Despite compelling data from mice and encouraging rates of culture conversion in humans, the three-month rifapentine- and clofazimine-containing regimen did not prove to be an enduring cure for drug-sensitive TB and has raised some new safety concerns for clofazimine. Follow up and further analysis of data collected in the trial are ongoing– including data collected to measure skin discoloration and evaluate acceptability among participants treated with clofazimine– and should inform other ongoing or planned drug-sensitive treatment-shortening trials that already include or are considering the inclusion of clofazimine.

Metcalfe J, Weir I, Scarsi KK, et al. Provisional Results From a 3-month Clofazimine/Rifapentine-Containing Regimen for Drug-Sensitive TB [OA-164]. Presented at the 2024 Conference on Retroviruses and Opportunistic Infections during Oral Abstracts Session-08 Hepatitis and Tuberculosis. 5 Mar 2024; Denver, Colorado. Available from:

Testicular Safety of Pretomanid (PaSEM; NCT04179500)
Reduced fertility has been observed among male rats and mice treated with pretomanid. Results of a long awaited reproductive safety study focused on sperm count in humans was finally presented as a poster during CROI. The study enrolled 26 males from South Africa and Georgia with multidrug-resistant TB who were treated with six-months of pretomanid (in combination with bedaquiline, moxifloxacin, and pyrazinamide). While this was a stand alone study, the same regimen was evaluated in an observational drug-resistant TB cohort enrolled in the SimpliciTB study. (Results from SimpliciTB were presented at CROI in 2023.)

The reproductive safety study measured changes from baseline in total sperm count, sperm concentration, sperm volume, and male reproductive hormones (testosterone, inhibin B, FSH, LH) and found that pretomanid does not have negative effects on the reproductive function of adult males. Both mean total sperm count and concentration increased from baseline when measured at week 26, with 13/22 (59%) participants having greater than 50% increases. Reproductive hormone changes showed improved gonadal status, consistent with the improvements in sperm counts and concentrations observed in the study. This was a single arm study so we don’t know how the observed changes in sperm count and concentration might have compared to those among males treated with pretomanid-sparing regimens. However, hormone levels among males treated with pretomanid-containing vs. pretomanid-sparing regimens have been compared and offer some reassurance that gonadal function appears to improve with health regardless of pretomanid exposure.[1]

The U.S. Food and Drug Administration (FDA) will review these data to determine whether the inclusion of male children in studies of pretomanid in children can proceed. Currently the TB Alliance and International Maternal Pediatric Adolescent AIDS Clinical Trials (IMPAACT) network are limited by the FDA to conducting a single-dose study of pretomanid in female children only (IMPAACT 2034; NCT05586230).

Howell P, Conradie F, Brumskine W, et al. Testicular Safety of a Pretomanid Regimen (BPaMZ) in Men With Pulmonary Drug-Resistant Tuberculosis [Abstract 872]. Presented at the 2024 Conference on Retroviruses and Opportunistic Infections during Poster Session-N1: Pharmacologic and Other Programmatic Insights in Tuberculosis and Cryptococcal Meningitis. 3-6 Mar 2024; Denver, Colorado. Available from:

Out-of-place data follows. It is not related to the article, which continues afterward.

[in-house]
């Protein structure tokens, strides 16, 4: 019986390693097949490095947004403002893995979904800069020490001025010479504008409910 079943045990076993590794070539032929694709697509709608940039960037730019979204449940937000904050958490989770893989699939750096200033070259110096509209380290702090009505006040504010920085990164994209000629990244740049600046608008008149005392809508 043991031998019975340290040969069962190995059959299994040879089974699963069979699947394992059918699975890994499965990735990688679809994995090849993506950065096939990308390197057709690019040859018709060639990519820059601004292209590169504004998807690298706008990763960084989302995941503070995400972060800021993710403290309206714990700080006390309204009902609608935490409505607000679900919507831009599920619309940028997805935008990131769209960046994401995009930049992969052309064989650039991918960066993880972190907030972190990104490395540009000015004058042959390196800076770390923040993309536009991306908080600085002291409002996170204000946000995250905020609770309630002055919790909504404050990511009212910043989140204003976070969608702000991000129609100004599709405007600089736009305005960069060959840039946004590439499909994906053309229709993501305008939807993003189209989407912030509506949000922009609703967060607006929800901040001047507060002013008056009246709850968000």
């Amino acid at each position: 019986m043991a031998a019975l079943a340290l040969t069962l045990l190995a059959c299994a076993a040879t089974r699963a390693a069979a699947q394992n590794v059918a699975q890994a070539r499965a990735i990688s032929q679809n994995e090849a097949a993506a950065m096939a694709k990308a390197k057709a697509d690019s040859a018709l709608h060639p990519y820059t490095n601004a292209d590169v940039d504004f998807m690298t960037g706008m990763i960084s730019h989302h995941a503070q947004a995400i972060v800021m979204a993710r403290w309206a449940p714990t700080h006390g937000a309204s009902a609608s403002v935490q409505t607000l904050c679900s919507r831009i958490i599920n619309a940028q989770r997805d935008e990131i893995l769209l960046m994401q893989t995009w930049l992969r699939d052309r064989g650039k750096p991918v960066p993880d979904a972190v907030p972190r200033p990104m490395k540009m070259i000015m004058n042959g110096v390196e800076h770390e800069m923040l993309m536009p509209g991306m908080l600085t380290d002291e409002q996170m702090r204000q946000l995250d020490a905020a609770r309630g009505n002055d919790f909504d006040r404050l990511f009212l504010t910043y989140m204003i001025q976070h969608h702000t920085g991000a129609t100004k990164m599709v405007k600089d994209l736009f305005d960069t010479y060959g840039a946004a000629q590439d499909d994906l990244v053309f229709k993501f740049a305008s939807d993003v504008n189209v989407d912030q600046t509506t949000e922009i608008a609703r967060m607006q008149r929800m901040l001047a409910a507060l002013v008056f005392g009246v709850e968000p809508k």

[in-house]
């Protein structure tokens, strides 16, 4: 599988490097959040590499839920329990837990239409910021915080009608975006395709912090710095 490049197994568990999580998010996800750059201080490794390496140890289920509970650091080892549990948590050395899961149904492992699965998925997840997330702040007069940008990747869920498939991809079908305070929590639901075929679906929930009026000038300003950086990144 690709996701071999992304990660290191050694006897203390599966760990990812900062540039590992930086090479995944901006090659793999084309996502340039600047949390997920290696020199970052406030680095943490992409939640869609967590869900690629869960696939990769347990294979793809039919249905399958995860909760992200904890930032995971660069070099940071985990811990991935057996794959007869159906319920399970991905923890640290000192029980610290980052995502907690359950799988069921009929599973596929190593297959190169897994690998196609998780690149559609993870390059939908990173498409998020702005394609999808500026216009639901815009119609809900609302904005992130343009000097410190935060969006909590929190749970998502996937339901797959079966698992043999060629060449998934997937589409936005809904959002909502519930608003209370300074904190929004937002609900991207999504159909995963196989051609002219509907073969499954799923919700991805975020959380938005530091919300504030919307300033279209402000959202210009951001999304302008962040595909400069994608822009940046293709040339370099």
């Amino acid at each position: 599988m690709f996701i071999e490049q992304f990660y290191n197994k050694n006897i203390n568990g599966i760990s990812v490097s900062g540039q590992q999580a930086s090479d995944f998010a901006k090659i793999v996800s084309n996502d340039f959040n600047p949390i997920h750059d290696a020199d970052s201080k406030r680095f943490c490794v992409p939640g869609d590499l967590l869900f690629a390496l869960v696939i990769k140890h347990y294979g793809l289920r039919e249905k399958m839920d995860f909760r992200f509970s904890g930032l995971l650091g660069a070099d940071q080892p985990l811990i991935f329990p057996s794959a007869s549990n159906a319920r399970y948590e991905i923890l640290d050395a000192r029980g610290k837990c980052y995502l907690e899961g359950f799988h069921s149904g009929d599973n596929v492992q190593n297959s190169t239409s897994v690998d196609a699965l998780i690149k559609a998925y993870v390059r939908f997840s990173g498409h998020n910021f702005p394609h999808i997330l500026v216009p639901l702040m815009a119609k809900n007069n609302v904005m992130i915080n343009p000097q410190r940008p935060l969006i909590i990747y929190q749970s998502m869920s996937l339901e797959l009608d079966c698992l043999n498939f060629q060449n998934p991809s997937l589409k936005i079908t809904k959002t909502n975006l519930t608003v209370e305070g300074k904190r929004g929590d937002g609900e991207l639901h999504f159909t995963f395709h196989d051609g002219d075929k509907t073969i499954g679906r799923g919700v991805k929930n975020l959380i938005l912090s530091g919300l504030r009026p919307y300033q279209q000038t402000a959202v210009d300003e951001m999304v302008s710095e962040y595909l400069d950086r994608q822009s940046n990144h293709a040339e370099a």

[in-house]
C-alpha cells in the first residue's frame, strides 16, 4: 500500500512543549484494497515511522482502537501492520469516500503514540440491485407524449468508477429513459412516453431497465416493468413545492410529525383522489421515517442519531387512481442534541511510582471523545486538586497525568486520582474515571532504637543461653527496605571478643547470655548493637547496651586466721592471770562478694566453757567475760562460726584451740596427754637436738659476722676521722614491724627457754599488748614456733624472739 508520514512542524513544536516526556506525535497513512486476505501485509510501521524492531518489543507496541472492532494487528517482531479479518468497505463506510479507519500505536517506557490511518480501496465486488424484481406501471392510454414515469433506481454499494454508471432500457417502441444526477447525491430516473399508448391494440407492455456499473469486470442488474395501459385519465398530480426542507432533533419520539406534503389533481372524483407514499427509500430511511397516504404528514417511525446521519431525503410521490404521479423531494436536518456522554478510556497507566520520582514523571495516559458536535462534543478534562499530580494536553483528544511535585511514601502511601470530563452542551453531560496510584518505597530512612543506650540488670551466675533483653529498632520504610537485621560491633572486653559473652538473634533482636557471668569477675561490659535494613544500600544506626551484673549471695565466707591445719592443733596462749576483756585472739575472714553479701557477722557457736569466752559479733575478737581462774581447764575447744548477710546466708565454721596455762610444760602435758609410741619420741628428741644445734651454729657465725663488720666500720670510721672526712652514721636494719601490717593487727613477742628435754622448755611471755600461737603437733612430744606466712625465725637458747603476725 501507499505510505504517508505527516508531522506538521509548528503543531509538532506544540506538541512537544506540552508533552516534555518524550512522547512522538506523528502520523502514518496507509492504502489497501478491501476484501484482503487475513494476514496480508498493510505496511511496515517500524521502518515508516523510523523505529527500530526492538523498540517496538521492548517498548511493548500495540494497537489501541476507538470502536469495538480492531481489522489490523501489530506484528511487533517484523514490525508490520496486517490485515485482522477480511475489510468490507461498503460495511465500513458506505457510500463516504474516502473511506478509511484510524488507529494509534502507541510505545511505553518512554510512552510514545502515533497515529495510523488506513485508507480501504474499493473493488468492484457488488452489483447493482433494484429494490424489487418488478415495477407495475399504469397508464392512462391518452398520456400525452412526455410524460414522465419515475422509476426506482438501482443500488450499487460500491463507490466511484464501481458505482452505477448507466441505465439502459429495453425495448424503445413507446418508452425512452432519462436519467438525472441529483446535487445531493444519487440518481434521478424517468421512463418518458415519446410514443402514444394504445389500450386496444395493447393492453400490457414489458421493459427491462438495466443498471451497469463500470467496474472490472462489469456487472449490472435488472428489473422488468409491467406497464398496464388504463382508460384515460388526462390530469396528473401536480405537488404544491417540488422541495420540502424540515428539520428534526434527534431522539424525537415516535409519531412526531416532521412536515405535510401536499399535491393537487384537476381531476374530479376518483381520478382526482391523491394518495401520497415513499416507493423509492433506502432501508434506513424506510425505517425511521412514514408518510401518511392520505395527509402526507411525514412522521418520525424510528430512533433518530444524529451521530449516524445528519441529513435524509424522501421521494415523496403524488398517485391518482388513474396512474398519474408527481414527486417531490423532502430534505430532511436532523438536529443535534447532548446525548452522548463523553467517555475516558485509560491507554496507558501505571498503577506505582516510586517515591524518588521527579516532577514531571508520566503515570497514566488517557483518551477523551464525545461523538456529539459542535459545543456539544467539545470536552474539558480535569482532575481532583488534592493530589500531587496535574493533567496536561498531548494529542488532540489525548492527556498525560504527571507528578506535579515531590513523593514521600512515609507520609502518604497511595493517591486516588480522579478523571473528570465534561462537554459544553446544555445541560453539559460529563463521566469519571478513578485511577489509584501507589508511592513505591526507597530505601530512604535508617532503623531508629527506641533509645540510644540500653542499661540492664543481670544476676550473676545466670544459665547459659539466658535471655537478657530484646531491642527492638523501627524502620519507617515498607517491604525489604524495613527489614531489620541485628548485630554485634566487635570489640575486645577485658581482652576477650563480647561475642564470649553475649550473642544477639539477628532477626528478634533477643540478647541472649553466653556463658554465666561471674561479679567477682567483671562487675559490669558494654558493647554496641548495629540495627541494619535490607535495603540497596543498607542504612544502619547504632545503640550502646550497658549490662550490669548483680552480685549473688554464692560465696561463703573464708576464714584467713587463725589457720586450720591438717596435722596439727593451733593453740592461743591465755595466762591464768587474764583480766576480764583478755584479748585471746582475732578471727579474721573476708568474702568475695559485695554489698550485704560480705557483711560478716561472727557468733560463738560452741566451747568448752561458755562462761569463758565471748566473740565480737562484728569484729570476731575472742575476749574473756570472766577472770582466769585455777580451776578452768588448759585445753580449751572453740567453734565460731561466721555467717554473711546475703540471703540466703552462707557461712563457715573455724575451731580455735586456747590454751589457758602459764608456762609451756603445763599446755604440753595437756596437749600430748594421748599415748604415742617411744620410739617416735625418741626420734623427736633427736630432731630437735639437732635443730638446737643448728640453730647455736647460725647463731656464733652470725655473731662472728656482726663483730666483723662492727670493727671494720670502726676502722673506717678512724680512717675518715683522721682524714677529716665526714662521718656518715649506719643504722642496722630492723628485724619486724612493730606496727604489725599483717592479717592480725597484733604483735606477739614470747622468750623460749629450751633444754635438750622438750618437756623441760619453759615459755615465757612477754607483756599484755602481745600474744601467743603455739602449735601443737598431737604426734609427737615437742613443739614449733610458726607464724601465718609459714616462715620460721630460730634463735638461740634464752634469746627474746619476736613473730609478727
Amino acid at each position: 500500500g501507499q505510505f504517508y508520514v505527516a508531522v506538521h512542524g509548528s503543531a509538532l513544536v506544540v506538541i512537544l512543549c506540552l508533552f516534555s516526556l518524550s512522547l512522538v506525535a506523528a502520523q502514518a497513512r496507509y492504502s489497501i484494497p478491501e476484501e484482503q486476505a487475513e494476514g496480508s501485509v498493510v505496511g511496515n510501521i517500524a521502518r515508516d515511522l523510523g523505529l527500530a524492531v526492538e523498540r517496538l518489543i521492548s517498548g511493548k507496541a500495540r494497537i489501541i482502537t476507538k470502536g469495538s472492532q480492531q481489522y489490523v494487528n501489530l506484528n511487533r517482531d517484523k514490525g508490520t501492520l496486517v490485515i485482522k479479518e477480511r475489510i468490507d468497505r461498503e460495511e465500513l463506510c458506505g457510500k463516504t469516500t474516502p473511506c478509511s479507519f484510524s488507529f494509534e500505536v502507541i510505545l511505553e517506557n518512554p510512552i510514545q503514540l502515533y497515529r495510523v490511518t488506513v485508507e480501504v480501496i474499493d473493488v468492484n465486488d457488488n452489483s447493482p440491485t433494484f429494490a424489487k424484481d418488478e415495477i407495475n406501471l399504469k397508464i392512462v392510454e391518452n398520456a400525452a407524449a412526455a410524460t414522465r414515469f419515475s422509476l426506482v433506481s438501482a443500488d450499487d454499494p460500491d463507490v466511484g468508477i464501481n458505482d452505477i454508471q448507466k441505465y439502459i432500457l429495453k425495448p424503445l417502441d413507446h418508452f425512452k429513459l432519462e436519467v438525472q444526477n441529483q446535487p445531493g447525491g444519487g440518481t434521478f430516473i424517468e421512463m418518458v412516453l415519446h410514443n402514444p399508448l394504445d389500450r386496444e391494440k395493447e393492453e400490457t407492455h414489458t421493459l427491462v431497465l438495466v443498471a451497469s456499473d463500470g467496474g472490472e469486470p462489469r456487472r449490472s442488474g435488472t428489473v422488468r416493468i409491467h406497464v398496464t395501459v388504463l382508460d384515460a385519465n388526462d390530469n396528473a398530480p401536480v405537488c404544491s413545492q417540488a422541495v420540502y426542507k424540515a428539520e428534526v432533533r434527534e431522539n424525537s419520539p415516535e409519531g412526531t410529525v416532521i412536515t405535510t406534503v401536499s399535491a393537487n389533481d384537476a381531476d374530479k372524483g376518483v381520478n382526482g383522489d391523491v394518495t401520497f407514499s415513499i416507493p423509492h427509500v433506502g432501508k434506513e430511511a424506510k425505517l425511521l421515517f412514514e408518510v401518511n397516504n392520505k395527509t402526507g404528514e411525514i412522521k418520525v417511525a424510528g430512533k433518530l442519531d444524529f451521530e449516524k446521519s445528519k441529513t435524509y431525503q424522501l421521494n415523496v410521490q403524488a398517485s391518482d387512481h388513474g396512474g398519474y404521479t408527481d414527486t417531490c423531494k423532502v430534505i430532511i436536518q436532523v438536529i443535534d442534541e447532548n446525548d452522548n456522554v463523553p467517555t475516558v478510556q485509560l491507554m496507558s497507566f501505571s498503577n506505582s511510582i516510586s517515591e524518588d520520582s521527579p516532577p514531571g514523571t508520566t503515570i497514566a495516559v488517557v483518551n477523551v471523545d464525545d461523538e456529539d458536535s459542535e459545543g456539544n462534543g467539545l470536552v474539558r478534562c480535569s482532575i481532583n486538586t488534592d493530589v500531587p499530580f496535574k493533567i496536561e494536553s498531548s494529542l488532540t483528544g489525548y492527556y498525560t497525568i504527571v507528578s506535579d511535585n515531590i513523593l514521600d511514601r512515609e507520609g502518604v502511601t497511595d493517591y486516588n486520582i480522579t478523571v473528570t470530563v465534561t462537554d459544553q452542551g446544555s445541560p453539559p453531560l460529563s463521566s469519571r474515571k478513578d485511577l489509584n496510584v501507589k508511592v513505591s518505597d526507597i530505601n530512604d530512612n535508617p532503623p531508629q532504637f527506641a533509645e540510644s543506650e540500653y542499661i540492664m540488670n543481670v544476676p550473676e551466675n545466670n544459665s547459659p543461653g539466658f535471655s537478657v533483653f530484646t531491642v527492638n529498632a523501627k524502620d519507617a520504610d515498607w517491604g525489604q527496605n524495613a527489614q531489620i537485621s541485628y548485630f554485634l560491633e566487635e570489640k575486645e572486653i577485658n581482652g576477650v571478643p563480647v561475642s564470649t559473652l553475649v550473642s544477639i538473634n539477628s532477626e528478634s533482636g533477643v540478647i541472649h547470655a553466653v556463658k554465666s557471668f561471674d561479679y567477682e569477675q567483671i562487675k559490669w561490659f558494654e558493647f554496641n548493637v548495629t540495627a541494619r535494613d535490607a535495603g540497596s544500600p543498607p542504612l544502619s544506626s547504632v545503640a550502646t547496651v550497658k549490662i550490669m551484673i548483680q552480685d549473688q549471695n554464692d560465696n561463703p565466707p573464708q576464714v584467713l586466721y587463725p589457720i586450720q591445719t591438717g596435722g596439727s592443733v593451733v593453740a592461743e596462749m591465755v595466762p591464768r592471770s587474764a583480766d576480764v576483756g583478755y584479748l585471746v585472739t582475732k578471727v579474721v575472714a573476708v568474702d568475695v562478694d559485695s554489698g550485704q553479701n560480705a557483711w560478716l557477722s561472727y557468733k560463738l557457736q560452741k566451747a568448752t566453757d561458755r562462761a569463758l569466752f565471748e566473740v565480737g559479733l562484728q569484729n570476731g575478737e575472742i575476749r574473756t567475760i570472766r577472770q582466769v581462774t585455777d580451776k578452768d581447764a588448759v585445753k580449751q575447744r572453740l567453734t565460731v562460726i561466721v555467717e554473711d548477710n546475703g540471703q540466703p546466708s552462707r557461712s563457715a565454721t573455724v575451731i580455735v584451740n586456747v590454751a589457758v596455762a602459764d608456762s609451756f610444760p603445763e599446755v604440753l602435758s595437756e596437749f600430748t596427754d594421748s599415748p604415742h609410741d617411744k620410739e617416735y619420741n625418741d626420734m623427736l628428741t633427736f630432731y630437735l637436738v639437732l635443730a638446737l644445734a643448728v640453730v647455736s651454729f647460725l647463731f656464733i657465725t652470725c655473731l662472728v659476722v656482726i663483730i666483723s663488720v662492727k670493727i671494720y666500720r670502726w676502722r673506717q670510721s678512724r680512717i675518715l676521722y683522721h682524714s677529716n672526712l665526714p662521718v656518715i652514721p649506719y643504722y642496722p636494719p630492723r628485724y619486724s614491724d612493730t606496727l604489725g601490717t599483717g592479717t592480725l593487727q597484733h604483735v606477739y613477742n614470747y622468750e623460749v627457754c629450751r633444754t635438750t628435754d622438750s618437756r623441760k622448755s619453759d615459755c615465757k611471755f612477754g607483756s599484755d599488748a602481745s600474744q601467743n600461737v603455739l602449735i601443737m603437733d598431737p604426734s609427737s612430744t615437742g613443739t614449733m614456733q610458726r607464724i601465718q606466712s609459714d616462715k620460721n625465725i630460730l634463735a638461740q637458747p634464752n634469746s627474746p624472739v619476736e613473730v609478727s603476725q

INSIGHT Study of Bictegravir and Rifampicin Interactions (NCT04734652)
The INSIGHT study determined that TB can be safely treated with rifampicin-containing regimens among people living with HIV on bictegravir-based antiretroviral therapy (ART) with bictegravir dosed twice daily during TB treatment.

The INSIGHT study looked at safety, drug levels (pharmacokinetics), and HIV viral suppression among 122 participants randomised 2:1 to receive bictegravir/emtricitabine/tenofovir alafenamide (TAF) or standard of care dolutegravir/lamivudine/tenofovir disoproxil fumarate (TDF). Bictegravir (BIC) and dolutegravir (DTG) were dosed twice daily, until 2 weeks post-TB treatment and once daily thereafter, until 48 weeks. The data presented at CROI showed that participants given bictegravir twice daily during TB treatment were able to achieve and maintain HIV viral suppression (defined as <50 copies/mL).

These data enable TB treatment among people living with HIV on bictegravir-based ART. Bictegravir is an integrase inhibitor that has not yet been recommended by the World Health Organization (WHO) or made available by Gilead in low and middle income countries with high burdens of TB and HIV co-infection. Compared to dolutegravir (the integrase inhibitor recommended as first-line treatment by the WHO and used widely in LMICs), bictegravir has a modestly higher barrier to resistance and is co-formulated with emtricitabine and TAF, which is preferable to TDF for long-term bone and kidney health. Bictegravir is highly potent and binds to integrase for longer making it potentially more forgiving of adherence issues.

Naidoo A, Naidoo K, Letsoalo MP, et al. Efficacy, Safety, and PK of BIC/FTC/TAF in Adults With HIV and Tuberculosis on Rifampicin at Week 24 [OA-211]. Presented at the 2024 Conference on Retroviruses and Opportunistic Infections during Oral Abstracts Session-14 Special Session: Clinical Late-Breaking Oral Abstracts. 3-6 Mar 2024; Denver, Colorado. Available from:

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[1] Boekelheide K, Olugbosi M, Nedelman J, et al. Male reproductive hormones in patients treated with pretomanid. Int J Tuberc Lung Dis. 2022 Jun 1;26(6):558-565. doi: 10.5588/ijtld.21.0654.